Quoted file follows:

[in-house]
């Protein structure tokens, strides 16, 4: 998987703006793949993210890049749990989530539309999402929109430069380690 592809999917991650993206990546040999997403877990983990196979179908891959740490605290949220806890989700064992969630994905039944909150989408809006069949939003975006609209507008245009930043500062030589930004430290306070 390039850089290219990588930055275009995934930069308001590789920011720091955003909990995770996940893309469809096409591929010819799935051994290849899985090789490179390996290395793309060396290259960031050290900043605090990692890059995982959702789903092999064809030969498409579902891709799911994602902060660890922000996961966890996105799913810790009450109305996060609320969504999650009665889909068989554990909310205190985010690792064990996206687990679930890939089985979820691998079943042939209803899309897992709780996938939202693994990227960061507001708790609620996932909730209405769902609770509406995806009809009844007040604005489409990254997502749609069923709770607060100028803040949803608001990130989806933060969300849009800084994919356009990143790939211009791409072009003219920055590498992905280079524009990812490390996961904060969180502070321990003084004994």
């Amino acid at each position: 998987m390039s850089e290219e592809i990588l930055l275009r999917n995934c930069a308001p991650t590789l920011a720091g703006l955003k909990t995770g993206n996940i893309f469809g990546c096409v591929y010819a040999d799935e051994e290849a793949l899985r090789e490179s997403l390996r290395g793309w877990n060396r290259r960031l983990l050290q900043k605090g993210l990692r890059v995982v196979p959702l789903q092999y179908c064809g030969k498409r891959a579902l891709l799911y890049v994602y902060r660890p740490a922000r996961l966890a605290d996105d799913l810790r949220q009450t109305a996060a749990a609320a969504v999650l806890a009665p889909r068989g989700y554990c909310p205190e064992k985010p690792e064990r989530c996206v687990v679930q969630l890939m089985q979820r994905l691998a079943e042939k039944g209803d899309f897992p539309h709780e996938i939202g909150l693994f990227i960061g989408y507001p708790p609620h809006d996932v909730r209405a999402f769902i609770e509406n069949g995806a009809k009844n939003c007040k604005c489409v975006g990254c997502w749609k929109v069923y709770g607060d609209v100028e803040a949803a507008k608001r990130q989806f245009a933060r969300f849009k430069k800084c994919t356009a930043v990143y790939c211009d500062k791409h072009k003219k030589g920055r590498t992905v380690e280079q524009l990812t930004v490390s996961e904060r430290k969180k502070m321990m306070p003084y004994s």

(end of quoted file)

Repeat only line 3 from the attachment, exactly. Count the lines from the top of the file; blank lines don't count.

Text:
């Amino acid at each position: 998987m390039s850089e290219e592809i990588l930055l275009r999917n995934c930069a308001p991650t590789l920011a720091g703006l955003k909990t995770g993206n996940i893309f469809g990546c096409v591929y010819a040999d799935e051994e290849a793949l899985r090789e490179s997403l390996r290395g793309w877990n060396r290259r960031l983990l050290q900043k605090g993210l990692r890059v995982v196979p959702l789903q092999y179908c064809g030969k498409r891959a579902l891709l799911y890049v994602y902060r660890p740490a922000r996961l966890a605290d996105d799913l810790r949220q009450t109305a996060a749990a609320a969504v999650l806890a009665p889909r068989g989700y554990c909310p205190e064992k985010p690792e064990r989530c996206v687990v679930q969630l890939m089985q979820r994905l691998a079943e042939k039944g209803d899309f897992p539309h709780e996938i939202g909150l693994f990227i960061g989408y507001p708790p609620h809006d996932v909730r209405a999402f769902i609770e509406n069949g995806a009809k009844n939003c007040k604005c489409v975006g990254c997502w749609k929109v069923y709770g607060d609209v100028e803040a949803a507008k608001r990130q989806f245009a933060r969300f849009k430069k800084c994919t356009a930043v990143y790939c211009d500062k791409h072009k003219k030589g920055r590498t992905v380690e280079q524009l990812t930004v490390s996961e904060r430290k969180k502070m321990m306070p003084y004994s």